The Communications Workers of America has been attempting to unionize T-Mobile for over 10 years.

T-Mobile is the U.S. subsidiary of Deutsche Telekom, the German telecoms giant, and has now become the third-largest wireless carrier in the United States. The CWA has managed to win just two union contracts which cover 30 out of approximately 45,000 T-Mobile employees, writes Josh Edelson for Bloomberg.

T-Mobile Allegedly Forms Fake Union TO Fight Real Union

Communications Workers of America files complaint against T-Mobile

CWA alleges that T-Mobile has formed a company-controlled union in order to bleed support from their independent one. This practice has been illegal in the U.S. since 1935.

“It’s a little bit flattering,” says CWA organizer Josh Coleman, a former employee. “We have momentum; the company’s trying to stop it by copying our union.” Basically, what happened as we noted in the title T-Mobile Allegedly Forms Fake Union TO Fight Real Union.

According to CWA, T-Mobile senior vice president Brian Brueckman sent an email to employees in June 2015, announcing the launch of T-Voice. The initiative told staff that it was allegedly “another big step to ensure your voice is heard.”

T-Voice would be made up of employee “representatives” selected by the company every six months. “T-Voice is your voice,” Brueckman wrote in his e-mail, one of many which CWA says violate federal labor rules.

A T-Mobile manager in Missouri told Bloomberg that T-Voice was “a direct line for Frontline feedback to senior leadership” and said that T-Voice representatives were responsible for communicating “pain points” from workers to management and “tracking and communicating resolution back to the team.”

T-Voice allegedly breaks Congress rules

However CWA representatives are up in arms about what they see as illegal tactics from the company.

“They’re funding this sham union, and it is totally and absolutely illegal, and it is totally and absolutely nonsense,” says CWA President Chris Shelton. “If they want to know what the problems are at T-Mobile, they could meet with folks who are elected by the people of T-Mobile and not by the CEO.”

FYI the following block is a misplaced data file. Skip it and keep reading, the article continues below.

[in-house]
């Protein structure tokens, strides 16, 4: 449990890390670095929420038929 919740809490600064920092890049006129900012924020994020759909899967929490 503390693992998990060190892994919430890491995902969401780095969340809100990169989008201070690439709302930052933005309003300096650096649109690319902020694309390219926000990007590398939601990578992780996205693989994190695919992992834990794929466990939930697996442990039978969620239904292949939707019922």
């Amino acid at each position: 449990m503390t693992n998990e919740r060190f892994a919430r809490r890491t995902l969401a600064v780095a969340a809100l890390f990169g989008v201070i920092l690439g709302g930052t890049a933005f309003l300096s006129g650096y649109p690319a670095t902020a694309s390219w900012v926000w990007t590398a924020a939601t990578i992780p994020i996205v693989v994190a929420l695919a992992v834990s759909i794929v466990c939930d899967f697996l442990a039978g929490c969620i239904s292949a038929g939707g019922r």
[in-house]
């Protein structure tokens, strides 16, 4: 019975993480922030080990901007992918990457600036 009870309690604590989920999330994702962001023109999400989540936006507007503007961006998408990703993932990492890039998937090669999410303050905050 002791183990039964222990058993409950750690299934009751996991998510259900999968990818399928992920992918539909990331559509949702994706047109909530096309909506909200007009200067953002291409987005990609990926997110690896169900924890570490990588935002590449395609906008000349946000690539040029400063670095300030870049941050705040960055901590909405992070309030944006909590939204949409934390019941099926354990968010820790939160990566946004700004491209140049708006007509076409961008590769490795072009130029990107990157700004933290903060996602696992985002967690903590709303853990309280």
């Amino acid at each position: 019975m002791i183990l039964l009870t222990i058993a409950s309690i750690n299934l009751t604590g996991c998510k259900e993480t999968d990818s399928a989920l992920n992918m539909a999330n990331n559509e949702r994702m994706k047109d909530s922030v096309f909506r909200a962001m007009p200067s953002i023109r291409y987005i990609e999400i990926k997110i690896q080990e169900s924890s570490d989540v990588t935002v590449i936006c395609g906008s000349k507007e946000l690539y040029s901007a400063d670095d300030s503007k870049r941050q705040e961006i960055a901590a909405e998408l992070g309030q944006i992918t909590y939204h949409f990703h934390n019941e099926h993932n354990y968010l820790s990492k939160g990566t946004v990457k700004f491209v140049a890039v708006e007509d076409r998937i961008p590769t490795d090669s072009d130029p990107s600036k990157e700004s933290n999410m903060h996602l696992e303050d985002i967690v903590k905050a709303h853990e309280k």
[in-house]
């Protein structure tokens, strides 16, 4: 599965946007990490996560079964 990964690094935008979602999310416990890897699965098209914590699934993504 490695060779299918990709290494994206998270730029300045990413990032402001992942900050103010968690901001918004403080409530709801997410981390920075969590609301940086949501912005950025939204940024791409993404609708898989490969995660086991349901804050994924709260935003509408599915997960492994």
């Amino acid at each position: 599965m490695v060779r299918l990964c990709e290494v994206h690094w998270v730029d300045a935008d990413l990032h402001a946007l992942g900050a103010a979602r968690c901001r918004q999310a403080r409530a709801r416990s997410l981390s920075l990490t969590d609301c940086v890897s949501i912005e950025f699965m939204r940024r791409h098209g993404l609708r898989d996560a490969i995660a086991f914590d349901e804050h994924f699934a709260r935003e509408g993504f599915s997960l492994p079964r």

CWA says that managers tell employees that they don’t need a union due to the existence of T-Voice. “I find it insulting,” says CWA supporter Angela Melvin, a customer service representative in Wichita. “Because again it’s T-Mobile telling you what’s best for you.”

CWA has filed proceedings and they are being investigated by the National Labor Relations Board (NLRB). They allege that T-Mobile violates rules set up by Congress during the New Deal era.

Unions call for ban to remain in place

In those days it was common for companies to set up fake unions to drain support from real unions.

“The idea was to take the wind out of the sails of employees who wanted a free union: ‘Here, we’ve got a system of representation for you,’?” says William Gould IV, a Stanford law professor emeritus and chairman of the NLRB under President Clinton. In the time since, “company union” cases have become rare.

However some business groups have recently been calling for a loosening of the ban. They say that it can prevent good-faith efforts from management to get feedback from employees.

“We don’t want to have a situation where employees and employer aren’t talking to each other,” says attorney Marshall Babson, a former NLRB member who now represents employers. “Successful businesses that are communicating with their employees on a regular basis feel that in some senses they are walking on a tightrope on this.”

But CWA says the ban should remain, and holds up T-Voice as an example for its case.

“This is the equivalent of allowing Mexico to choose the U.S. trade representative,” says Jody Calemine, CWA’s general counsel. “I think it’s common sense that that is a conflict of interest.”